This is a very special blog – my first ever guest post from a visitor – one who happens to be my sister-in-law. Obviously she’s biased but given this was a very different kind of holiday to their normal type and their concerns, typical for any first time visitor to Africa, I think it gives a fantastic impression. For anyone who’s fancied a visit but is worried about bringing their kids, I urge you to read. Thanks Karen:
From the moment my brother in law settled in Senegal and created the ‘Little Baobab” I have been intrigued. West Africa had never been at the top my geographical knowledge and shamefully I really only knew the country through the spattering of footballers here in the English Premiership.
I was immediately hooked to his blogs and being a visual person his photos of the area hypnotised me. Once Gulliver and then Alfie were born, it instantly seemed like I had a connection to this part of the world. Edie became increasingly connected to her cousins in a far flung land, and built a bond through the wonder that is Skype. After a while though seeing this world through a 15inch screen just didn’t cut it and we took the step to plan a visit. The flights were booked 8 months before the departure date and from my point of view were bought with mild fear mixed with excitement. Was I really doing the right thing taking my 6 year old daughter to a place I had no idea about? Could she cope with the numerous vaccinations needed?(She did amazingly). How would she cope with the heat and complete culture change? (Wonderfully). And would I enjoy our time or would I be a nervous wreck? (I did and I wasn’t).
As departure day approached I made sure we had ‘everything’ we needed for any possible event. I needed have bothered the Casamance people are the most resourceful people I have ever met and any problem is dealt with, maybe not always in the most conventional way, but nether the less there is always a way to ‘fix’ it. Of course I’m not saying don’t take anti malarias and have a basic medical kit, but if like me your flip flop falls apart, it’ll be wiped off your foot sewn back up and replaced quicker than you or I could thread a needle.
So, after a painless 6 hour flight, we touched down in Gambia and were immediately thrown into a world of orange roads, searing heat and smiley faces. Simon and, to our delight, Gulliver met us at the airport and after a chat about spiderman his initial shyness disappeared (Gulliver’s not Simons!!)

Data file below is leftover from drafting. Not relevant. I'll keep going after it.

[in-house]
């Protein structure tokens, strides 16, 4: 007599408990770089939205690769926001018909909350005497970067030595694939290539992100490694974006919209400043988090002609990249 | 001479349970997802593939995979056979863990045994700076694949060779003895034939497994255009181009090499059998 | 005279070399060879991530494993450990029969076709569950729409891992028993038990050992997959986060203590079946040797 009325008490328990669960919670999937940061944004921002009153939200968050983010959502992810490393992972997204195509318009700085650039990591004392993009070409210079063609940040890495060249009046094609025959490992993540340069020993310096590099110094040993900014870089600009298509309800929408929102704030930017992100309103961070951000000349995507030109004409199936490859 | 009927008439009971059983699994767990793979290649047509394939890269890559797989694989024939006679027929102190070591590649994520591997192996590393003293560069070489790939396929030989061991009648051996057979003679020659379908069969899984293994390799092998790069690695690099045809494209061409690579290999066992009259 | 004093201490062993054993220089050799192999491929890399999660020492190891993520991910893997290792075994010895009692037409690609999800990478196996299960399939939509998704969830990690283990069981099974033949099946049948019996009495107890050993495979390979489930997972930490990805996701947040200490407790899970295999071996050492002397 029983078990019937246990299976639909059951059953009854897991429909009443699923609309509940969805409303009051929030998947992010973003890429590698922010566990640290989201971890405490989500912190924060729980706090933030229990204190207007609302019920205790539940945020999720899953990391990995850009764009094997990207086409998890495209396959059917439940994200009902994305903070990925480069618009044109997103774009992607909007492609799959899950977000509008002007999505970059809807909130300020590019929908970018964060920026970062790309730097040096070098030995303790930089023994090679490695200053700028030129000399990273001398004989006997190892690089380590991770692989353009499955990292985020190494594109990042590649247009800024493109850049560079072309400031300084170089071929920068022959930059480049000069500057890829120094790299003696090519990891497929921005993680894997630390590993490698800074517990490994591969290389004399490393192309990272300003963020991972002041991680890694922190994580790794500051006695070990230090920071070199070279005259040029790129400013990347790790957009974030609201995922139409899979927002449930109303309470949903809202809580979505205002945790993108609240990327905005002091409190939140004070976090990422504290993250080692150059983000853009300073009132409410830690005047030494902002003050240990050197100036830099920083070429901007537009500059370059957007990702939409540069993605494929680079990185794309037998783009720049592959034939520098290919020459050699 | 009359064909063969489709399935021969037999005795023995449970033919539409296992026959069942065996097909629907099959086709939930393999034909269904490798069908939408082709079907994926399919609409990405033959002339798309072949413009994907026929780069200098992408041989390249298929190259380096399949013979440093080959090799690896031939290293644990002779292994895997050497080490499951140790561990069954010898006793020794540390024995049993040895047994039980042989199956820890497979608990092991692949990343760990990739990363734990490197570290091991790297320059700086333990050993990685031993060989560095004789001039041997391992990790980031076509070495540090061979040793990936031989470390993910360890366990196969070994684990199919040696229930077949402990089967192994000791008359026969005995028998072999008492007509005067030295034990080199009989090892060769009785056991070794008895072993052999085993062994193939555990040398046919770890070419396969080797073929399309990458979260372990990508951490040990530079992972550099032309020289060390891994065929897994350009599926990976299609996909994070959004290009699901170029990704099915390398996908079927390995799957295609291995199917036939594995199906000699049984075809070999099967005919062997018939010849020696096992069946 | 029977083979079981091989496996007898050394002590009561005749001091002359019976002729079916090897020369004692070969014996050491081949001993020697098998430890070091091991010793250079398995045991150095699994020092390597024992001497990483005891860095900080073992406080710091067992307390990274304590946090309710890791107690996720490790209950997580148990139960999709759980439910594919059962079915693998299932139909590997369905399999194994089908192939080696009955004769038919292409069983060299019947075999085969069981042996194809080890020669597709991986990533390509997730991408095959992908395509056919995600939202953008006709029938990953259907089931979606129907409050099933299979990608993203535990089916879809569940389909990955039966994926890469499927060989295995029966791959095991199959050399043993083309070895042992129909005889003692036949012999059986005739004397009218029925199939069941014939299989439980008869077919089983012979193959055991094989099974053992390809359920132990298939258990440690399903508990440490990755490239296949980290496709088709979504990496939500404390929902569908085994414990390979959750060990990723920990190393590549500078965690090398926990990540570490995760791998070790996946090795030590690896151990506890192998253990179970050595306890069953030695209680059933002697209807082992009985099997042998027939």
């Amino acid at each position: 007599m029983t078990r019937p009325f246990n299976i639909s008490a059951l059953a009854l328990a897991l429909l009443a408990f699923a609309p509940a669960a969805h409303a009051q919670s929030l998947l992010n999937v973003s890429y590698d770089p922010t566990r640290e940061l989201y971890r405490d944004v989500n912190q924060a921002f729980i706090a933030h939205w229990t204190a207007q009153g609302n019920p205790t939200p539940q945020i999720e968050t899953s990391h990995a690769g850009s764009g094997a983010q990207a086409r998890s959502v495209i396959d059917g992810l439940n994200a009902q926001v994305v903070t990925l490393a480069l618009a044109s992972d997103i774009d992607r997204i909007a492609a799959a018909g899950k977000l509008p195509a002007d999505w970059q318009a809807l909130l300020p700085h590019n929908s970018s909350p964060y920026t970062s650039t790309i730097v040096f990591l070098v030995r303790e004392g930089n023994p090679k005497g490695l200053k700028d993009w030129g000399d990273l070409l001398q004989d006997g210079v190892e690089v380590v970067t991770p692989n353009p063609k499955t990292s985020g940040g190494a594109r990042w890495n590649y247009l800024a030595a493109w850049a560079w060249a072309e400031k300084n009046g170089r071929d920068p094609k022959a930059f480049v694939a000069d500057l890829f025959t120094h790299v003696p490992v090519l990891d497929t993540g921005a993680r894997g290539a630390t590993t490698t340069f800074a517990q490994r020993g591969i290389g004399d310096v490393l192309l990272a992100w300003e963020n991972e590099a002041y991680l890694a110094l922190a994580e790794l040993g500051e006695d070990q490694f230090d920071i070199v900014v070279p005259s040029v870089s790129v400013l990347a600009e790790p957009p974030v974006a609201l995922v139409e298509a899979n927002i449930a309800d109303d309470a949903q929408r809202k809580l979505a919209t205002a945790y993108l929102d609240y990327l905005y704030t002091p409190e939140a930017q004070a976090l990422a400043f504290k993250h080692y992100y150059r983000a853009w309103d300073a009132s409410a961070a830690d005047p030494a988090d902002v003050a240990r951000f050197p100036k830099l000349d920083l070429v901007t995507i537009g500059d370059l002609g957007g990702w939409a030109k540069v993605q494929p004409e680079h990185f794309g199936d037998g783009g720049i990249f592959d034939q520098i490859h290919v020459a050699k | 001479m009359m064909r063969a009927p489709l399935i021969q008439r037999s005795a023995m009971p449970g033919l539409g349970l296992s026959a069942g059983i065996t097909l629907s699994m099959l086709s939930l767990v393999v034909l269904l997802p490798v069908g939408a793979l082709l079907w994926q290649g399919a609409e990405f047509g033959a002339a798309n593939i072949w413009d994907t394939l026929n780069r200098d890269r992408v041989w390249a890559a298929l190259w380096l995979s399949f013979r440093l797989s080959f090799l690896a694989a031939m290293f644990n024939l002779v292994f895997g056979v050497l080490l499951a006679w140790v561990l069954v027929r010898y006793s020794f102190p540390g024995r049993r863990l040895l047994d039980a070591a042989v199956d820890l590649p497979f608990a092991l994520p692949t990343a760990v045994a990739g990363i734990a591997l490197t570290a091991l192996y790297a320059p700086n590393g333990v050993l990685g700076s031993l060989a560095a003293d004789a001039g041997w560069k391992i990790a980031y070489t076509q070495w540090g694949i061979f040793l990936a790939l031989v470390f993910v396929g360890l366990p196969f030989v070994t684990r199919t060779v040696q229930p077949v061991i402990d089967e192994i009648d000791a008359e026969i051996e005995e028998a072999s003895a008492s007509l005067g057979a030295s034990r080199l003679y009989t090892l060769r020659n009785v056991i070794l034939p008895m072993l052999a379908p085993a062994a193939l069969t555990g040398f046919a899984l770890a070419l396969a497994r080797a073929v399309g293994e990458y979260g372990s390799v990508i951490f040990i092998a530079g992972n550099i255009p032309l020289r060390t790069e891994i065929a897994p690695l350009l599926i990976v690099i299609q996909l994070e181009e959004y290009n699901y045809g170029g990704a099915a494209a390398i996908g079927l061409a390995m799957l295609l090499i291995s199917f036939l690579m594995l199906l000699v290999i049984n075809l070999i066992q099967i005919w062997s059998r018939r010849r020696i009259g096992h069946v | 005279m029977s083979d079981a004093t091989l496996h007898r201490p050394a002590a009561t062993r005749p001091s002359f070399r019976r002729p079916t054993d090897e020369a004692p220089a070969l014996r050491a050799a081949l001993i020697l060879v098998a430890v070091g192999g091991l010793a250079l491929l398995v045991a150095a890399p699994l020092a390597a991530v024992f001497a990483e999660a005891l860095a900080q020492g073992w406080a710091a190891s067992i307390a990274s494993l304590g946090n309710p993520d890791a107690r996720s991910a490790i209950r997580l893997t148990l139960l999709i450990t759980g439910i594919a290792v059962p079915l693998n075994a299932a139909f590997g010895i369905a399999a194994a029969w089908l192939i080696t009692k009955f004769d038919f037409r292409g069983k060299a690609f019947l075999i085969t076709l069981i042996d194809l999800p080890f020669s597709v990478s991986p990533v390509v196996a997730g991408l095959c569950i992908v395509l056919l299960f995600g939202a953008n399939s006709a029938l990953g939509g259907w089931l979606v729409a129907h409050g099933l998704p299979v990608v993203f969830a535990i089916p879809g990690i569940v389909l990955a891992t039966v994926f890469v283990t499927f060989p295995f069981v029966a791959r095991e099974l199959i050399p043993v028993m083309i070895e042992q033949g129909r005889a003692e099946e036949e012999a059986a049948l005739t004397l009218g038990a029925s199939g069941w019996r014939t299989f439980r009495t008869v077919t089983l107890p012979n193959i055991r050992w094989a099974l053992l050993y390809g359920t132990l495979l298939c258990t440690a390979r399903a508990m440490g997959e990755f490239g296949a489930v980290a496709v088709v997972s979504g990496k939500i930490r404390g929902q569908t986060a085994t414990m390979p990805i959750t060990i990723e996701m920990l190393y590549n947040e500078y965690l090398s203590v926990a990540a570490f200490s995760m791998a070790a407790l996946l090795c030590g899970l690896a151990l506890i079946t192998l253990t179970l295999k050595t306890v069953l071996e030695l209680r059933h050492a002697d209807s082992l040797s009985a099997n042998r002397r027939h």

Omar, Simon’s driver, then took us on the journey to our home for the next 12 days. Due to the dispute between the two governments the boarder crossing was an experience. Clambering from one car strolling across a seemingly unmanned boarder dodging , sheep, goats, dogs, and numerous French cars from the pass, it made Heathrow’s Border control seem dull in comparison.
Whilst waiting for our passports to be stamped I realised all my fears about Edie adapting were unnecessary. I turned to see her sat on the curb with Gulliver, listening while he pointed out numerous sights and sounds. She was happy and so was I.
After another 90mins of travel where each of our senses were attacked from all angles we arrived at Chez Simon and Khady. Seeing the grand Senegalese coloured gates swing open we felt like we were entering a special place, a special secret, a special home.
Greeted by numerous family members including Alfie (Basha) Fenton and others I noticed some one was missing ‘Where was Khady?’ had she decided to do a runner as meeting her English family was something she didn’t want to do? Of course not. Simon informed us she had gone to get her hair done. She did come back a little later on the back of a motorbike with a her hair certainly ‘Done’ in a blaze of crimped blonde and brown. Her entrance was anything but subtle and I instantly loved her.
After a while and numerous introductions we started to settle into our African life. Edie was running around with the boys exploring hideouts, swinging on hammocks and digging her toes in the vast amount of sand. Jez and I were sat on the veranda of the main house thinking ‘Are we really here?’